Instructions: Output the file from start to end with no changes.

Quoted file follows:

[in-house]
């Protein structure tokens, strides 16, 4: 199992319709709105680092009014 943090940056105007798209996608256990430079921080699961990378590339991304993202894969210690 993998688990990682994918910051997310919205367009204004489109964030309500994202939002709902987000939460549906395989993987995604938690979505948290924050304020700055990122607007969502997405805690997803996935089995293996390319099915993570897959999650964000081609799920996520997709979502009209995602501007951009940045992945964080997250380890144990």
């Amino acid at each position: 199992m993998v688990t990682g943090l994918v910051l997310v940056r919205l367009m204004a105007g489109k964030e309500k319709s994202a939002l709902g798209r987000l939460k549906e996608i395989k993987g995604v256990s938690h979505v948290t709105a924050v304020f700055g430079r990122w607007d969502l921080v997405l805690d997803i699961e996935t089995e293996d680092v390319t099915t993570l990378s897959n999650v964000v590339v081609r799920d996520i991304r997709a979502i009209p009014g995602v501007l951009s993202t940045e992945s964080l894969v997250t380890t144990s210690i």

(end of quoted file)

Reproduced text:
[in-house]
């Protein structure tokens, strides 16, 4: 199992319709709105680092009014 943090940056105007798209996608256990430079921080699961990378590339991304993202894969210690 993998688990990682994918910051997310919205367009204004489109964030309500994202939002709902987000939460549906395989993987995604938690979505948290924050304020700055990122607007969502997405805690997803996935089995293996390319099915993570897959999650964000081609799920996520997709979502009209995602501007951009940045992945964080997250380890144990």
């Amino acid at each position: 199992m993998v688990t990682g943090l994918v910051l997310v940056r919205l367009m204004a105007g489109k964030e309500k319709s994202a939002l709902g798209r987000l939460k549906e996608i395989k993987g995604v256990s938690h979505v948290t709105a924050v304020f700055g430079r990122w607007d969502l921080v997405l805690d997803i699961e996935t089995e293996d680092v390319t099915t993570l990378s897959n999650v964000v590339v081609r799920d996520i991304r997709a979502i009209p009014g995602v501007l951009s993202t940045e992945s964080l894969v997250t380890t144990s210690i």